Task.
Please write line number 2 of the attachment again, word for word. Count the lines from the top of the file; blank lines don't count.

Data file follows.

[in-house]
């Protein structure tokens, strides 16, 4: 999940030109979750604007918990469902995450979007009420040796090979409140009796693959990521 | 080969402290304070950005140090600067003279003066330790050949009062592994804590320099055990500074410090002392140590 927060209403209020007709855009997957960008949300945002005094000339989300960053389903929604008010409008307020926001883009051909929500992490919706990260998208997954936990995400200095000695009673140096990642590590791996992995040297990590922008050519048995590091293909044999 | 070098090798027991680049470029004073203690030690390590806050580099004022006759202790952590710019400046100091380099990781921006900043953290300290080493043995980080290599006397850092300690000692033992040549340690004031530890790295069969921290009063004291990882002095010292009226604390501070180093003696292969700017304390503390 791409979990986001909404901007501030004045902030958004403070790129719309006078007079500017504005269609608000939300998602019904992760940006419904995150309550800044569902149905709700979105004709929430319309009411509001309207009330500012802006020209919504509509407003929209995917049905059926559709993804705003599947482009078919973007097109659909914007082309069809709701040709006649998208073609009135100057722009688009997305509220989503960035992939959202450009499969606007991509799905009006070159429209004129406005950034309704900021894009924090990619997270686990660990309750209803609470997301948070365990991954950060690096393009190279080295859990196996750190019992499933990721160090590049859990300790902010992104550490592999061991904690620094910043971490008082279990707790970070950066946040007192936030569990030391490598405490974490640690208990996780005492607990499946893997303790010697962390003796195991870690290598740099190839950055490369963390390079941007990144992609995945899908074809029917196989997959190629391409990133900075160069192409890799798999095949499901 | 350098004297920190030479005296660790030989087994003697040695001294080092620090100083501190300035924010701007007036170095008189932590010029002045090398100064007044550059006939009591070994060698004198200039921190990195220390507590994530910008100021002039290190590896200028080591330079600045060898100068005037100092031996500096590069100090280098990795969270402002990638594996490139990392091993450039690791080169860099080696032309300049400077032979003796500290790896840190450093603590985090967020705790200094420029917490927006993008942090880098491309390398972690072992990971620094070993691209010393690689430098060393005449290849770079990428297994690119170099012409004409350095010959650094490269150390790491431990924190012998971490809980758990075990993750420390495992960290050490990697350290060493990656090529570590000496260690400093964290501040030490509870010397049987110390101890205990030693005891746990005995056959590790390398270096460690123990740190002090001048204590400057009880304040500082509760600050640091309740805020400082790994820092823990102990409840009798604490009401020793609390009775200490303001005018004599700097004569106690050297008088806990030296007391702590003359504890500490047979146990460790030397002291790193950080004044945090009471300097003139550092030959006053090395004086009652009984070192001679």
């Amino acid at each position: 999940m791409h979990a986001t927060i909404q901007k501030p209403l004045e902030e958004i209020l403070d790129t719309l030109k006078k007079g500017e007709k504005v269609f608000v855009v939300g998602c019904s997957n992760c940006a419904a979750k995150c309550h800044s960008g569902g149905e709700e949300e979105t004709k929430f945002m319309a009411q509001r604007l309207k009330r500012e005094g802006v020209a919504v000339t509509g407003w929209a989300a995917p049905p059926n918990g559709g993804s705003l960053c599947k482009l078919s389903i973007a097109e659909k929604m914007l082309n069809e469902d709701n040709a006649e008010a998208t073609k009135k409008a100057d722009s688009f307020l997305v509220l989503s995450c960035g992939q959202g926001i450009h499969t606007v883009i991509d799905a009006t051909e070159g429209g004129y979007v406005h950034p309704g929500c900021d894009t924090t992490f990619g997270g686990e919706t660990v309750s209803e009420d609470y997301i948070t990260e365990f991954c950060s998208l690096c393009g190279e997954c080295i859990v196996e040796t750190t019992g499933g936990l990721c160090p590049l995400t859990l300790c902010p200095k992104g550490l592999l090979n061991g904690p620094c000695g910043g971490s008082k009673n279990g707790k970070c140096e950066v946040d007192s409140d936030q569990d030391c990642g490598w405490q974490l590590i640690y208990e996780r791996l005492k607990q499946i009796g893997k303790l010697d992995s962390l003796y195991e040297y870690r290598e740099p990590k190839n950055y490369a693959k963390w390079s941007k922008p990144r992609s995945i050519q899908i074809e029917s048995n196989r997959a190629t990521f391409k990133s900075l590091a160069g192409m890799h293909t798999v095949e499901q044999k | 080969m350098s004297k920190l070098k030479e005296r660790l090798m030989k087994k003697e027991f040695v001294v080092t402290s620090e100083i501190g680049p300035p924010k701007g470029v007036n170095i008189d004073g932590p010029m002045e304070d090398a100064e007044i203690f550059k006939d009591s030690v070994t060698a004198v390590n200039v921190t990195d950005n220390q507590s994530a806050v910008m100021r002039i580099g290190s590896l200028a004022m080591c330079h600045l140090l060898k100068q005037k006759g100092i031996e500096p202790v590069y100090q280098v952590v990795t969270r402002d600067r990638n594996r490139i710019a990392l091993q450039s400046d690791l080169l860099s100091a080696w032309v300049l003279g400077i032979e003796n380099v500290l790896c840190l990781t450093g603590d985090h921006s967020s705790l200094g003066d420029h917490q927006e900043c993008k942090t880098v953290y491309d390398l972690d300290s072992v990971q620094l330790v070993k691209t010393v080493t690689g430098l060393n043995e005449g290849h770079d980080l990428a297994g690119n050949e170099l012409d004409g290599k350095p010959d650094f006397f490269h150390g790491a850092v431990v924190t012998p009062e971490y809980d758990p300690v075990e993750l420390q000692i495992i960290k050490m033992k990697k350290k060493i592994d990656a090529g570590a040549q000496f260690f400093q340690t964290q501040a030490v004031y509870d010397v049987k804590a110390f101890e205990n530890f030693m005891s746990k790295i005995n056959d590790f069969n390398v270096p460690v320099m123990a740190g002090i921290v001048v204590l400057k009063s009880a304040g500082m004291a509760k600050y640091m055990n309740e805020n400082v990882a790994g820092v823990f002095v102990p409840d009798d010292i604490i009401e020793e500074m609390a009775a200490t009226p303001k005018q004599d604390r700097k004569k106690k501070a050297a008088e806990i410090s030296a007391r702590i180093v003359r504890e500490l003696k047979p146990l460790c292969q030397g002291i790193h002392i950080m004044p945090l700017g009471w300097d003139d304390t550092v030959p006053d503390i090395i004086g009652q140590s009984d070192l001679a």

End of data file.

């Protein structure tokens, strides 16, 4: 999940030109979750604007918990469902995450979007009420040796090979409140009796693959990521 | 080969402290304070950005140090600067003279003066330790050949009062592994804590320099055990500074410090002392140590 927060209403209020007709855009997957960008949300945002005094000339989300960053389903929604008010409008307020926001883009051909929500992490919706990260998208997954936990995400200095000695009673140096990642590590791996992995040297990590922008050519048995590091293909044999 | 070098090798027991680049470029004073203690030690390590806050580099004022006759202790952590710019400046100091380099990781921006900043953290300290080493043995980080290599006397850092300690000692033992040549340690004031530890790295069969921290009063004291990882002095010292009226604390501070180093003696292969700017304390503390 791409979990986001909404901007501030004045902030958004403070790129719309006078007079500017504005269609608000939300998602019904992760940006419904995150309550800044569902149905709700979105004709929430319309009411509001309207009330500012802006020209919504509509407003929209995917049905059926559709993804705003599947482009078919973007097109659909914007082309069809709701040709006649998208073609009135100057722009688009997305509220989503960035992939959202450009499969606007991509799905009006070159429209004129406005950034309704900021894009924090990619997270686990660990309750209803609470997301948070365990991954950060690096393009190279080295859990196996750190019992499933990721160090590049859990300790902010992104550490592999061991904690620094910043971490008082279990707790970070950066946040007192936030569990030391490598405490974490640690208990996780005492607990499946893997303790010697962390003796195991870690290598740099190839950055490369963390390079941007990144992609995945899908074809029917196989997959190629391409990133900075160069192409890799798999095949499901 | 350098004297920190030479005296660790030989087994003697040695001294080092620090100083501190300035924010701007007036170095008189932590010029002045090398100064007044550059006939009591070994060698004198200039921190990195220390507590994530910008100021002039290190590896200028080591330079600045060898100068005037100092031996500096590069100090280098990795969270402002990638594996490139990392091993450039690791080169860099080696032309300049400077032979003796500290790896840190450093603590985090967020705790200094420029917490927006993008942090880098491309390398972690072992990971620094070993691209010393690689430098060393005449290849770079990428297994690119170099012409004409350095010959650094490269150390790491431990924190012998971490809980758990075990993750420390495992960290050490990697350290060493990656090529570590000496260690400093964290501040030490509870010397049987110390101890205990030693005891746990005995056959590790390398270096460690123990740190002090001048204590400057009880304040500082509760600050640091309740805020400082790994820092823990102990409840009798604490009401020793609390009775200490303001005018004599700097004569106690050297008088806990030296007391702590003359504890500490047979146990460790030397002291790193950080004044945090009471300097003139550092030959006053090395004086009652009984070192001679």